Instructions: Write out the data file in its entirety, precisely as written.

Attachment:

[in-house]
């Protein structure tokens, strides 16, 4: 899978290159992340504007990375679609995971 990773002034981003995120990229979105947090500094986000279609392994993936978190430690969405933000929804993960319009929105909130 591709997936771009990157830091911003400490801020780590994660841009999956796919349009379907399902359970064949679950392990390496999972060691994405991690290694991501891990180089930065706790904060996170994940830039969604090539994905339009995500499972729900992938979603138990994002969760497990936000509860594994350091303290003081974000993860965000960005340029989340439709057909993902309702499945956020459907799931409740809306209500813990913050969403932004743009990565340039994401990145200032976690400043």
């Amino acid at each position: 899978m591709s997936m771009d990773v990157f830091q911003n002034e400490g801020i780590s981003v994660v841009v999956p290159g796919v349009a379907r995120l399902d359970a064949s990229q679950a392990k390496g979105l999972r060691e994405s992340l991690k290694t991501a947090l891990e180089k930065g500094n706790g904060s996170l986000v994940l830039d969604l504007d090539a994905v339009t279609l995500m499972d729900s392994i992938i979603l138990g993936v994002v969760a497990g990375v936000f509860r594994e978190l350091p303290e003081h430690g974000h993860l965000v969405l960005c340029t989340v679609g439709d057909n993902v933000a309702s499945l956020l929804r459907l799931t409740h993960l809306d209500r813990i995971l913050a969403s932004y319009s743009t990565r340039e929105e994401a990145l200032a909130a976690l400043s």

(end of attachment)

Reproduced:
[in-house]
């Protein structure tokens, strides 16, 4: 899978290159992340504007990375679609995971 990773002034981003995120990229979105947090500094986000279609392994993936978190430690969405933000929804993960319009929105909130 591709997936771009990157830091911003400490801020780590994660841009999956796919349009379907399902359970064949679950392990390496999972060691994405991690290694991501891990180089930065706790904060996170994940830039969604090539994905339009995500499972729900992938979603138990994002969760497990936000509860594994350091303290003081974000993860965000960005340029989340439709057909993902309702499945956020459907799931409740809306209500813990913050969403932004743009990565340039994401990145200032976690400043």
């Amino acid at each position: 899978m591709s997936m771009d990773v990157f830091q911003n002034e400490g801020i780590s981003v994660v841009v999956p290159g796919v349009a379907r995120l399902d359970a064949s990229q679950a392990k390496g979105l999972r060691e994405s992340l991690k290694t991501a947090l891990e180089k930065g500094n706790g904060s996170l986000v994940l830039d969604l504007d090539a994905v339009t279609l995500m499972d729900s392994i992938i979603l138990g993936v994002v969760a497990g990375v936000f509860r594994e978190l350091p303290e003081h430690g974000h993860l965000v969405l960005c340029t989340v679609g439709d057909n993902v933000a309702s499945l956020l929804r459907l799931t409740h993960l809306d209500r813990i995971l913050a969403s932004y319009s743009t990565r340039e929105e994401a990145l200032a909130a976690l400043s």